Mobile homes and mobile trailer homes, by whatever name (tiny home on wheels, caravan, mobile cabin, etc) are chattel, not buildings unless they are fixed to land. Case law suggests fixing means attaching to a foundation. Unless those conditions are met, the BCA is acting ultra vires in interfering.

Further, one must ask why the BCA voluntarily would seek to take on legal liability that it assumes when it issues consent for a building.  It makes no sense.

For decades, the mobile home industry operated quietly and without crisis. Now, as the nation faces an affordable housing crisis, in the name of the Crown, central and local government officials are creating an artificial crisis that will remove an affordable housing solution through death-by-regulation. Improper regulation that serves no good purpose.

Is regulation needed? Perhaps. But not building regulation. Mobile homes are not like buildings. They need fit-for-purpose regulation that does not increase costs by 50%, as happens when such units are fixed to land. 

Need for High Court Declaration

A high court declaration is a process where the court is asked several questions and makes a declaration based on them.

The questions are determined by the applicant’s lawyers, but in this matter would be in the nature of:

  1. What is a Building?
  2. What is a Structure?
  3. What does “fixed to land” and related terms mean?
  4. Will the court address the grey areas to give councils guidance (such as attached to mains utilities or using ground anchors to provide stability in high wind)?
  5. Are mobile homes chattel or buildings?
  6. Is any prefabricated shelter not fixed to land chattel?
  7. Are mobile trailer homes motor vehicles?

A high court declaration is primarily a written exercise. The actual court hearing is usually a day or less.

The applicant would probably be MHA who would retain lawyers to make the application. The lawyers would

  • ask one or two councils to join in the case
  • ask a large iwi to join in the case
  • ask a ministry to serve as a respondents in the case
  • research applicable law and make the case for a declaration based on case law and common law, asking that fundamental constitutional principles are upheld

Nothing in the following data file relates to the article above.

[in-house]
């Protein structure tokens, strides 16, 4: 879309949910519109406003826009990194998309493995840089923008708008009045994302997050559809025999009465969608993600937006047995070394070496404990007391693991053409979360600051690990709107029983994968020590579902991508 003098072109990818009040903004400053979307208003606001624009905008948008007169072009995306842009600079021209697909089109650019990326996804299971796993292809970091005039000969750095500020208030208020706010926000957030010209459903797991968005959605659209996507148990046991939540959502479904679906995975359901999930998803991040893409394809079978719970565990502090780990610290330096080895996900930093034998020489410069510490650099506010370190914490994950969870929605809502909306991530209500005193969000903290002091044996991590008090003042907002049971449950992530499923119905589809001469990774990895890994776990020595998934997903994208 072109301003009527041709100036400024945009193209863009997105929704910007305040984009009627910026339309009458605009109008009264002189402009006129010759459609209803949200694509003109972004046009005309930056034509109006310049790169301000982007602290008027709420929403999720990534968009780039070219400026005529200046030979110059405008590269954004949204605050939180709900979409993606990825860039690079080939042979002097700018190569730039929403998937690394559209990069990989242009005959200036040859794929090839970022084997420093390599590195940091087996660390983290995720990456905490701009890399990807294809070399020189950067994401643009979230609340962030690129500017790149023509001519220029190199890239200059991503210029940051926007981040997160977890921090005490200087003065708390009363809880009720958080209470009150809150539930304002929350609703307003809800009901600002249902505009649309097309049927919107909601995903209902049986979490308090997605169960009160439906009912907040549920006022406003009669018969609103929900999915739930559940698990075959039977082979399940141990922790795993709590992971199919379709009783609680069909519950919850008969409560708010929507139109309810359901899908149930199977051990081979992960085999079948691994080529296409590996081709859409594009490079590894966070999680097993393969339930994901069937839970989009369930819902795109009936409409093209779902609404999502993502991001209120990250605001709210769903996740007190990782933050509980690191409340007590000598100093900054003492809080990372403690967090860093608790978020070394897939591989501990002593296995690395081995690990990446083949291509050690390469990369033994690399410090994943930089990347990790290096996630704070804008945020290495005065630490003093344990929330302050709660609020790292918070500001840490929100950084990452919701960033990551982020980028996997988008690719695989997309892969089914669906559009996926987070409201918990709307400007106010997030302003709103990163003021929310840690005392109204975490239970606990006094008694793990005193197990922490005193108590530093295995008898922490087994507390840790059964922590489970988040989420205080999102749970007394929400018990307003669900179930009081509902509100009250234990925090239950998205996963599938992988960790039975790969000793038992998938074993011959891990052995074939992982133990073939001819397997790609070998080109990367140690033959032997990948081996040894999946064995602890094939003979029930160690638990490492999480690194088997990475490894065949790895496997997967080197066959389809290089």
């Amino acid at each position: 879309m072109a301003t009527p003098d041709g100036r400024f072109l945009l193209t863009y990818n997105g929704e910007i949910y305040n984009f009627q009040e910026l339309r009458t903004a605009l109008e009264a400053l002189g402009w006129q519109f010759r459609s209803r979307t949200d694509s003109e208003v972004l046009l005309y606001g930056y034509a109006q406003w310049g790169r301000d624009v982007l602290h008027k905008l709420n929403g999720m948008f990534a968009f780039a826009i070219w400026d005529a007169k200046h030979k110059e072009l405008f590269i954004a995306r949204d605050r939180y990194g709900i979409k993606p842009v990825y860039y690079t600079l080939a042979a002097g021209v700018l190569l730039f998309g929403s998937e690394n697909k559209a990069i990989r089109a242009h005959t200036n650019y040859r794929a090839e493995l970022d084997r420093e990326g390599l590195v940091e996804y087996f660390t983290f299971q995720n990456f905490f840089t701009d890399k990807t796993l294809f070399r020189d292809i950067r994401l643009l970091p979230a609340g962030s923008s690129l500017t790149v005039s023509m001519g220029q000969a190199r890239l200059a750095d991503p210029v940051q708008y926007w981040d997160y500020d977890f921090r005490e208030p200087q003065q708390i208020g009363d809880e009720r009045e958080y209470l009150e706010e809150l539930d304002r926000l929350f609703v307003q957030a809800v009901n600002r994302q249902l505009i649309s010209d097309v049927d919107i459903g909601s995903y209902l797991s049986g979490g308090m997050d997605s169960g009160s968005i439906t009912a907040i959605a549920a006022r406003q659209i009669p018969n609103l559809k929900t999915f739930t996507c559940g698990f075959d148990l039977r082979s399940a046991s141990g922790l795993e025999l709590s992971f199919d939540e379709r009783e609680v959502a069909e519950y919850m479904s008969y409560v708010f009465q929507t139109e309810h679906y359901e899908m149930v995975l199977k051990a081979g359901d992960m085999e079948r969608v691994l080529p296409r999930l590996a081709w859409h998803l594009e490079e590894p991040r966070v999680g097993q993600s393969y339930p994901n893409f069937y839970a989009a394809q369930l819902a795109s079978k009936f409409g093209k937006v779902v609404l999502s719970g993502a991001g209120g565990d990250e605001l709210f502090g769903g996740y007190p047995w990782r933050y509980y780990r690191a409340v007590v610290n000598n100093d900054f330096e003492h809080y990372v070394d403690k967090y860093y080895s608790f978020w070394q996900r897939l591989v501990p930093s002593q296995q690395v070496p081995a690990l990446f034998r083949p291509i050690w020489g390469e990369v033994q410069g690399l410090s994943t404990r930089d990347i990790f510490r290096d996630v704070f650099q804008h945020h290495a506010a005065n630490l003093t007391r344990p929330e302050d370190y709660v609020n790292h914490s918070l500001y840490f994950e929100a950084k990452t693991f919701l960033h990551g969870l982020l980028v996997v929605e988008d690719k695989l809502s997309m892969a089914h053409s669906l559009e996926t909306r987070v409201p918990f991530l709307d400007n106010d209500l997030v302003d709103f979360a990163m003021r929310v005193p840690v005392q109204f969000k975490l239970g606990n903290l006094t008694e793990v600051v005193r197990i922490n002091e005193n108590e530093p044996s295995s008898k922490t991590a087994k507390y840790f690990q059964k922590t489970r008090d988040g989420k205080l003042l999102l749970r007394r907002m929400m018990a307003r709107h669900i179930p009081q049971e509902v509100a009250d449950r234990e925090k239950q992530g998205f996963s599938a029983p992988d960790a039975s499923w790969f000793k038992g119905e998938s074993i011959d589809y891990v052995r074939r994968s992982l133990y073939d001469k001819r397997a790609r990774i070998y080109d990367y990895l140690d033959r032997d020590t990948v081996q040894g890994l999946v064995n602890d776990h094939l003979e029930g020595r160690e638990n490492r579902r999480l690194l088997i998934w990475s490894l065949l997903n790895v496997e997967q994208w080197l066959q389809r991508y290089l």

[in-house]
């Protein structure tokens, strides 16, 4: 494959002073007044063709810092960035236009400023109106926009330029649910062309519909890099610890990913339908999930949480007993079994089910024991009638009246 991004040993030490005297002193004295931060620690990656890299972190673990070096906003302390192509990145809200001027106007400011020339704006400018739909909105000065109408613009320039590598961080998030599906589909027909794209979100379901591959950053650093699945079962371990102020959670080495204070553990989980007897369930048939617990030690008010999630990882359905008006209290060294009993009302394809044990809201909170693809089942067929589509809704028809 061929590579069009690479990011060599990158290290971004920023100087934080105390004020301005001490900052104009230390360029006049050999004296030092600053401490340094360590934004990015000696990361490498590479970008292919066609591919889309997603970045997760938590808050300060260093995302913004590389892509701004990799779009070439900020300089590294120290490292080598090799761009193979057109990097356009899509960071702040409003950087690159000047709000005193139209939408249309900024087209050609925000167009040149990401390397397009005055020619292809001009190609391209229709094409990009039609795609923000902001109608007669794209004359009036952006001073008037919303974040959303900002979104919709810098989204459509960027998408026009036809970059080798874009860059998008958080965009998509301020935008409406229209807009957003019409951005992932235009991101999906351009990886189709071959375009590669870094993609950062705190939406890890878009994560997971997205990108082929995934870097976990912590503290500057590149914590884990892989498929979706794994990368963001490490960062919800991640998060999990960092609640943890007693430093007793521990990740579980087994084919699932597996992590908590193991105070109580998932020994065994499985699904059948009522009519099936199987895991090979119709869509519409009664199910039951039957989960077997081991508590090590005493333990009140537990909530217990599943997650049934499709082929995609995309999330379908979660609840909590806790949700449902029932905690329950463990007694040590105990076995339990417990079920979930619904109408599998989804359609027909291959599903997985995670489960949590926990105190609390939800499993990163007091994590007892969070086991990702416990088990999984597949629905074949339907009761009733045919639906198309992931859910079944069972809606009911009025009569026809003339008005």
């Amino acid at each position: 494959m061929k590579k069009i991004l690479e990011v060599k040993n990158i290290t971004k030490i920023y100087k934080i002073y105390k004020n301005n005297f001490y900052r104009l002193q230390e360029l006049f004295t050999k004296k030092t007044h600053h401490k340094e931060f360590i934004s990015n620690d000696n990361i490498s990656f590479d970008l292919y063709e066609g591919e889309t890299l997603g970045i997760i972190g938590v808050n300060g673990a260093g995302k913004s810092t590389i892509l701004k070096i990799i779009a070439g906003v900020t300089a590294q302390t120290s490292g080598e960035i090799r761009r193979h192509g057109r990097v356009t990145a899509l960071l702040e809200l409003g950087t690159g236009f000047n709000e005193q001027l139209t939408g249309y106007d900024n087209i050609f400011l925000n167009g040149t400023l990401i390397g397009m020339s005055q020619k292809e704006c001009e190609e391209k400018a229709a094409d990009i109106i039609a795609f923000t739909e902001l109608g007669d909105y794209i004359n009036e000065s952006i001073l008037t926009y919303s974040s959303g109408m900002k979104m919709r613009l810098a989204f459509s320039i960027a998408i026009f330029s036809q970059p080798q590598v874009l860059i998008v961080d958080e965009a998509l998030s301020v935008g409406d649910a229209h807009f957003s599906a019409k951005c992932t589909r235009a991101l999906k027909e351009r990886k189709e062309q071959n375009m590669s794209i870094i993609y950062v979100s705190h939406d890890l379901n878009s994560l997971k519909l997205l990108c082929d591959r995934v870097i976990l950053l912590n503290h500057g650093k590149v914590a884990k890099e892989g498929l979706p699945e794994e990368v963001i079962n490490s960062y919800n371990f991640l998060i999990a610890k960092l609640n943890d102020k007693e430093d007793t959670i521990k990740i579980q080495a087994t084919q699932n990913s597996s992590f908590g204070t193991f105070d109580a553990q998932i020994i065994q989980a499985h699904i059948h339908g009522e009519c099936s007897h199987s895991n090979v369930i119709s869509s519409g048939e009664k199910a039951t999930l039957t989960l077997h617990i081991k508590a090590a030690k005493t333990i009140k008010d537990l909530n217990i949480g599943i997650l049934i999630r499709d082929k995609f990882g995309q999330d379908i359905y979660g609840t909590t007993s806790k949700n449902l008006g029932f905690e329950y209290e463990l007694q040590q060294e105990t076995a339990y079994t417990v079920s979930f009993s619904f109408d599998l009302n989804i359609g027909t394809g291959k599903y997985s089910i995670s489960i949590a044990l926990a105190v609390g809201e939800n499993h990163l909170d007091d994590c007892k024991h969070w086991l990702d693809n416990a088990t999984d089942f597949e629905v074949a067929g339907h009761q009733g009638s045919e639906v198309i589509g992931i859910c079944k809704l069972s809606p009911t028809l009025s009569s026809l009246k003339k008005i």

The intent is to have consistency in legal words so that all parties… manufacturers, distributors, territorial authorities, customers, mobile-home users, government ministries and the courts use the words to mean the same thing.

Typically such an exercise takes 6-8 months.

The court declaration is binding on all, but the Parliament may exercise its powers of sovereignty to change the legal meaning of any word. Accordingly, MHA would reach out to the respective Ministers to ask that they support the declaration process, and where the law does not address emerging needs, such as the recent Tiny Home Movement, that new words are introduced into law that speak directly to the issues.

For example, instead of declaring a mobile home is a building, write mobile home legislation that legally defines the various types of mobile homes and then sets out rules for their management. In doing this, distinctive and relevant characteristics are not overlooked – most notably their mobility. Unlike a building which commits the landscape for no less than 50 years, a mobile home can be here today, gone tomorrow, leaving no foundation and removed in a way that it can be used somewhere else immediately.

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The New Zealand Human Rights Act 1993

The flat-white test

Years ago, then chair of the Auckland Regional Council, Gwen Bull was explaining to a group of senior citizens in a public meeting in the Red Cross meeting hall that the proposed ARC tax increase would cost no more than a flat white a week.

An enraged pensioner stood up and told Bull that she lived on a different planet. If I buy a $4 flat white, that is $4 in food I don’t eat that week.

Civil servants can afford a flat white at Starbucks; they think nothing of it, except perhaps to prefer Mojo’s to the American chain. At the bottom socio-economic sector of society, whom the mobile-home industry serves, will go without food if they spend it on a flat white. The civil servants in Wellington do not comprehend this social divide. They live, as the pensioner said, on a different planet.

That this is happening under Labour’s watch is mystifying. Pundits typically portray National as the party of the comfortable class, but under Labour the statistics for the underclass have grown much worse. But this is because the power lies with the civil service, the team leaders and officers who have career jobs in the ministries and agencies, not the politicians who come and go every three years. The unelected officials read the mood of the politicians, but unless there is a significant interest or core party platform, the biases of the officials tend to drive policy.

The recent Building Amendment exempting 30 m² buildings is a flat-white amendment. You have to own the land to erect a building on it, or afford a lease that is long enough to justify a capital investment in the building. Meanwhile the hidden homeless continue to live in cars, tents, garages. They don’t own land. They own what they can carry. They live day-to-day.

Recently, the New Zealand Human Rights Commission began to investigate the resistance the mobile home industry is encountering with its efforts to provide adequate, affordable housing. In the words of the NZ Human Rights Commission: